The new celluloid heroes
Preservationists springboard off audience enthusiasm for 'Hugo' and 'The Artist' to revive old-school films.
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"At the time, studios didn't realize that the films could be exploited for later commercial use," says Jeff Lambert, assistant director of the National Film Preservation Foundation in San Francisco, which distributes grants to archives for preservation efforts. "Now when films are made, studios are already planning the DVD, cable, and Internet-streaming release. So they now all have really great preservation arms in place to watch out for the heritage they're creating. But that wasn't always the case."Skip to next paragraph
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Film preservationists are not just technicians; they are often also curators in determining, given budget constraints, which films should be restored and where they should be made available for new viewing.
"Preservation is absolutely important, but we really don't consider it preservation until the public has access to the material," Mr. Lambert says.
Given the current fate of mechanical film projection, new platforms are emerging for early archival film prints. Online streaming, DVD collections, and film societies now do the work. Jeff Masino, founder of Flicker Alley, a DVD distribution company in Los Angeles that recently released a celebrated box set of just under 200 complete Méliès films, says the continued evolution of how people view movies is only good for preservation.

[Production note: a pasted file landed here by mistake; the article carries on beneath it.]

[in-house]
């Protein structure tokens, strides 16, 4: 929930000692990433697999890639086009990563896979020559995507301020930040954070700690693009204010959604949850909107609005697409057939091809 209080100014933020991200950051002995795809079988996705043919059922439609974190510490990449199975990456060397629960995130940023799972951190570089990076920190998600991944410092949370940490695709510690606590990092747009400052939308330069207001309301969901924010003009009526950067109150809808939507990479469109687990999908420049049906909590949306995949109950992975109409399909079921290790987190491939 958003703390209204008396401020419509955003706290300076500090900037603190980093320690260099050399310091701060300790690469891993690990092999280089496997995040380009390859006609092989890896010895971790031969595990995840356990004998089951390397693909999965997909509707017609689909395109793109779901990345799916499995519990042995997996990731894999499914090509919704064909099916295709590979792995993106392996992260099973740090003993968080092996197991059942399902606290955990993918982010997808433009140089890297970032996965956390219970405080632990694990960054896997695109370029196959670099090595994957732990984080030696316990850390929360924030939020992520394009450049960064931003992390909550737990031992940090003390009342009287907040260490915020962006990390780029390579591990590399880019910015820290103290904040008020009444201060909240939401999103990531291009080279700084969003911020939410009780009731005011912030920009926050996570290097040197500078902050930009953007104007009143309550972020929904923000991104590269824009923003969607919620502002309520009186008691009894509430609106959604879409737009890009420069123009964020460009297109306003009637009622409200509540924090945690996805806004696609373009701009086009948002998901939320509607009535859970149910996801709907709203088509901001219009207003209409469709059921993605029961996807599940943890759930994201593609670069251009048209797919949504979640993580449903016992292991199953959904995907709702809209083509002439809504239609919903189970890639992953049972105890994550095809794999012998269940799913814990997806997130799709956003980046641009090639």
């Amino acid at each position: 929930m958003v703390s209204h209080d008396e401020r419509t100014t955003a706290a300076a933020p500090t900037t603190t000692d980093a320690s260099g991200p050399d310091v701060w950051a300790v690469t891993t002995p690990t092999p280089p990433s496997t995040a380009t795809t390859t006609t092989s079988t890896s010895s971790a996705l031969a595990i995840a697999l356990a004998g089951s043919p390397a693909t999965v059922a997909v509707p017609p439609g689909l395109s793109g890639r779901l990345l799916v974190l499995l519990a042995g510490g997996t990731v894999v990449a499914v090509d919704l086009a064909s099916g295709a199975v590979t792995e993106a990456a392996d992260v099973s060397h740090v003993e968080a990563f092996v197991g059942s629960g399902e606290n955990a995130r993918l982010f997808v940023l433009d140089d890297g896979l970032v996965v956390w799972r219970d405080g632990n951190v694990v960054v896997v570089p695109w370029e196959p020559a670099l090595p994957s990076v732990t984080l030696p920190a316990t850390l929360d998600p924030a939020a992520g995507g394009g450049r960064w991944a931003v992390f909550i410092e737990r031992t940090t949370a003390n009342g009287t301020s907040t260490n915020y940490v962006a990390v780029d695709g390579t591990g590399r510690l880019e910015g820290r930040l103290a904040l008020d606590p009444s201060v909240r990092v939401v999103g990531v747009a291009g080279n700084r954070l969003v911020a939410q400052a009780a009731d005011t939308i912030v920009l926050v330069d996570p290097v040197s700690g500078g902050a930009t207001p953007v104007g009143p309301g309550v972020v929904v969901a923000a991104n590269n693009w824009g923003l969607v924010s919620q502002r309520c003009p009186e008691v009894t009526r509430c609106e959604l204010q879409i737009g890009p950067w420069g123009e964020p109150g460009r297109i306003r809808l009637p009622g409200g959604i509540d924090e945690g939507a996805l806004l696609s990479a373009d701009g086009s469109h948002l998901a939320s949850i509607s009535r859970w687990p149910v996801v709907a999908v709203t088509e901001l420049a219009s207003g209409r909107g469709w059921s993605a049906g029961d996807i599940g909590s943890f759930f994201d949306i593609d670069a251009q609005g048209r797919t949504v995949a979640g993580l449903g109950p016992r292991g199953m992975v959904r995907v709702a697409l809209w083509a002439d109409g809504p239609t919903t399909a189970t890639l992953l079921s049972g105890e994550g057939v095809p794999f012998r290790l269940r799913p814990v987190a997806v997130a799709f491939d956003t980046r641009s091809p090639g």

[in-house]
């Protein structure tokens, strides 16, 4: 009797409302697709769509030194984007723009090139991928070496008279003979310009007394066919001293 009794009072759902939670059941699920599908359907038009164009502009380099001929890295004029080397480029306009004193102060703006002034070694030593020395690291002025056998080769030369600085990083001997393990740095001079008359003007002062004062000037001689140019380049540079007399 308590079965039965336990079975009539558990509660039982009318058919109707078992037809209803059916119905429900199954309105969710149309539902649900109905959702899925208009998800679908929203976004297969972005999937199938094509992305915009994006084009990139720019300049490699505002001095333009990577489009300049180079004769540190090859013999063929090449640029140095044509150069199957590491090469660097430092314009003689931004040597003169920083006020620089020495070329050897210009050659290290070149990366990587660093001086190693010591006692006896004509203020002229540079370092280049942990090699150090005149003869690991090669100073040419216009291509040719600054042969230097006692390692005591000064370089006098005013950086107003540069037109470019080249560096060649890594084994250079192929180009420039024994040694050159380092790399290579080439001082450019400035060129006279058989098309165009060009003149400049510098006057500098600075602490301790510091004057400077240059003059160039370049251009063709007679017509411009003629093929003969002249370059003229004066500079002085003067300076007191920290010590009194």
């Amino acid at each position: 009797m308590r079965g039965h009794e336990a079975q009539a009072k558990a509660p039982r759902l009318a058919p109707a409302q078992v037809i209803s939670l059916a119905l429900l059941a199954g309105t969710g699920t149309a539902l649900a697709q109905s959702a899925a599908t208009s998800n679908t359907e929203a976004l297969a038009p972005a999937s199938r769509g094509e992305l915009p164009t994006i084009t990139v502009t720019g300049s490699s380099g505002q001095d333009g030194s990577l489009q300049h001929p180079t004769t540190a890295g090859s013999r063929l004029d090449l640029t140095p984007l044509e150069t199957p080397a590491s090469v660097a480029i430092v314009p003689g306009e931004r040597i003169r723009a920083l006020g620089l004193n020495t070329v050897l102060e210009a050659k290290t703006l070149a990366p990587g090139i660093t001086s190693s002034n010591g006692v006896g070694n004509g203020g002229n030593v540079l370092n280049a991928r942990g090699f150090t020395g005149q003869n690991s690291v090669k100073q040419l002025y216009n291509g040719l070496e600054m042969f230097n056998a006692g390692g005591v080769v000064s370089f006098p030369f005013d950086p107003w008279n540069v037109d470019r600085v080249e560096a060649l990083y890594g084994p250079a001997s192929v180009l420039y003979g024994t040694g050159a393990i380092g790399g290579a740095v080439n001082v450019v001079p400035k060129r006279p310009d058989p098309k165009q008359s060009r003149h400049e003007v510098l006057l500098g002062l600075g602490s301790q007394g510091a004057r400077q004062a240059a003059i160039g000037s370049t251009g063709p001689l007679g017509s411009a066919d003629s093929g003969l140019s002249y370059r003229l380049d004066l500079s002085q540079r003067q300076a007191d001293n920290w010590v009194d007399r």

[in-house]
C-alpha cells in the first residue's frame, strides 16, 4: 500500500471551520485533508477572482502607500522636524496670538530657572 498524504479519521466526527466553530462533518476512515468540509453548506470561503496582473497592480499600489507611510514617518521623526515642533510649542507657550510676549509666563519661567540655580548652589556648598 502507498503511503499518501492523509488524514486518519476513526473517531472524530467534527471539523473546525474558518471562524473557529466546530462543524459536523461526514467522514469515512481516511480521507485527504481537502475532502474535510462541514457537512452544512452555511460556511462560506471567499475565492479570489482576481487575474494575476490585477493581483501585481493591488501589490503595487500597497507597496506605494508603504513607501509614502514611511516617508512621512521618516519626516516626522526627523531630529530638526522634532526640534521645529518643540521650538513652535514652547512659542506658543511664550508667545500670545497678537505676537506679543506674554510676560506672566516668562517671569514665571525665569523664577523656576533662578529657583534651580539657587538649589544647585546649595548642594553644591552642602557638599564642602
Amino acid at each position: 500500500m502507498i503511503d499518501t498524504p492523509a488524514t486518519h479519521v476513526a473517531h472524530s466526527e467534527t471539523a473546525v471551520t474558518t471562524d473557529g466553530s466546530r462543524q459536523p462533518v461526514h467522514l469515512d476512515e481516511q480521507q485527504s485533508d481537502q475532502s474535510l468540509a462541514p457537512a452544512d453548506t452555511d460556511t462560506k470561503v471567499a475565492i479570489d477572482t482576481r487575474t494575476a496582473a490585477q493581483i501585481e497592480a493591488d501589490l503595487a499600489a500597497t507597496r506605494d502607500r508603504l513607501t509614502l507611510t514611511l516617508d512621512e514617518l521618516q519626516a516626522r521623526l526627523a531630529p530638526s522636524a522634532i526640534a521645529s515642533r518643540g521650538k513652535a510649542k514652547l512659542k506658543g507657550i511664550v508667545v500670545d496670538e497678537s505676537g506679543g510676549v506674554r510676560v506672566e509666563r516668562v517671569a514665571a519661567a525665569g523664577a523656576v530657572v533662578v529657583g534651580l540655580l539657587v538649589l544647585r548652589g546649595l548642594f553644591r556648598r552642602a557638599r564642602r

"The technology in the last 5, 10, 20 years has allowed people to become more literate about film, which has also contributed to the renewed interest in silent films," he says.
Besides home releases that curate lost auteurs, genres, and actors, the ultimate way to experience early cinema might be at a local movie theater operated by a film society. Such preservationist groups work, often unpaid, with national film archives and private collectors to get the films before a new public.
Viewing film "has to be a social thing. It has to be people coming together doing something that individuals can't," says Kyle Westphal, a founder of the Northwest Chicago Film Society, a weekly film series of little-seen or restored silent and early-era films. Besides hunting down prints, ordering them from archives and staging the screenings, the organization creates painstaking background material of the film for viewers to provide a sense of the history that went into keeping them in circulation and relevant for showing today.
"Ultimately we do think of ourselves as an educational organization. If there's an interesting story about a film's preservation, we put it out there and talk about it," Mr. Westphal says. "If there weren't avenues showing these films, why preserve them?"
As fewer venues show archival prints and advancing technology makes home screenings a niche outlet for viewing, the future of appreciating early cinema may take place in museums or art centers.
Mr. Usai, who believes there is a "distinctive beauty of the moving image" on mechanical film, says he is optimistic because soon there will be an "opportunity to give film as an object the same kind of dignity that has been given to painting, sculpture and architecture."
"The day when film will no longer be made, at that point, the exhibition of a beautiful 35mm print of 'Lawrence of Arabia' will be perceived as a special event equal to the presentation of a Picasso painting," he says. "I see nothing wrong with that."